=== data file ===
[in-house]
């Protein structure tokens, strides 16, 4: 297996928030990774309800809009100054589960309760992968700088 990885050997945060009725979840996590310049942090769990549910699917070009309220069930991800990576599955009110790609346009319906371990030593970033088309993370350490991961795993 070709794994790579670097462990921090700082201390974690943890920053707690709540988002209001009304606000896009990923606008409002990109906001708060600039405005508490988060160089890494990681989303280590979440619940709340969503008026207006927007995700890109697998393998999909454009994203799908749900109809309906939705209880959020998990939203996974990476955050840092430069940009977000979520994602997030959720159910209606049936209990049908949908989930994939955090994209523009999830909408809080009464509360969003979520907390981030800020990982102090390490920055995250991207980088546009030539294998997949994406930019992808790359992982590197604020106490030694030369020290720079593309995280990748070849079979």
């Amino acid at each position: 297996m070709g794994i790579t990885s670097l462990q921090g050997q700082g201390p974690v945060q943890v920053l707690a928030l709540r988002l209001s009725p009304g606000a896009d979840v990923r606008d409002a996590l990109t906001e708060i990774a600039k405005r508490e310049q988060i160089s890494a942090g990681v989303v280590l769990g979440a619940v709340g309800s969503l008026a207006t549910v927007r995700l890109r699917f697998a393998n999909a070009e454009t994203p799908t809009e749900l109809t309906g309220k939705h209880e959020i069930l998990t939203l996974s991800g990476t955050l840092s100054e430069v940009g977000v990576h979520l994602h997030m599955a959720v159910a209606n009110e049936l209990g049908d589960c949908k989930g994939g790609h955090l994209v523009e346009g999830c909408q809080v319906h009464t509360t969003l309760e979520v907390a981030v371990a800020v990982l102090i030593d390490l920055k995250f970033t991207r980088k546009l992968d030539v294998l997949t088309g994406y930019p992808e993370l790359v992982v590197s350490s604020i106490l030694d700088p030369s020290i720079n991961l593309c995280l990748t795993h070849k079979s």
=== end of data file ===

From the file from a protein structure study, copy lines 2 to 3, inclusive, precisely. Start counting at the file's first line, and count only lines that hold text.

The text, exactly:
């Protein structure tokens, strides 16, 4: 297996928030990774309800809009100054589960309760992968700088 990885050997945060009725979840996590310049942090769990549910699917070009309220069930991800990576599955009110790609346009319906371990030593970033088309993370350490991961795993 070709794994790579670097462990921090700082201390974690943890920053707690709540988002209001009304606000896009990923606008409002990109906001708060600039405005508490988060160089890494990681989303280590979440619940709340969503008026207006927007995700890109697998393998999909454009994203799908749900109809309906939705209880959020998990939203996974990476955050840092430069940009977000979520994602997030959720159910209606049936209990049908949908989930994939955090994209523009999830909408809080009464509360969003979520907390981030800020990982102090390490920055995250991207980088546009030539294998997949994406930019992808790359992982590197604020106490030694030369020290720079593309995280990748070849079979």
């Amino acid at each position: 297996m070709g794994i790579t990885s670097l462990q921090g050997q700082g201390p974690v945060q943890v920053l707690a928030l709540r988002l209001s009725p009304g606000a896009d979840v990923r606008d409002a996590l990109t906001e708060i990774a600039k405005r508490e310049q988060i160089s890494a942090g990681v989303v280590l769990g979440a619940v709340g309800s969503l008026a207006t549910v927007r995700l890109r699917f697998a393998n999909a070009e454009t994203p799908t809009e749900l109809t309906g309220k939705h209880e959020i069930l998990t939203l996974s991800g990476t955050l840092s100054e430069v940009g977000v990576h979520l994602h997030m599955a959720v159910a209606n009110e049936l209990g049908d589960c949908k989930g994939g790609h955090l994209v523009e346009g999830c909408q809080v319906h009464t509360t969003l309760e979520v907390a981030v371990a800020v990982l102090i030593d390490l920055k995250f970033t991207r980088k546009l992968d030539v294998l997949t088309g994406y930019p992808e993370l790359v992982v590197s350490s604020i106490l030694d700088p030369s020290i720079n991961l593309c995280l990748t795993h070849k079979s």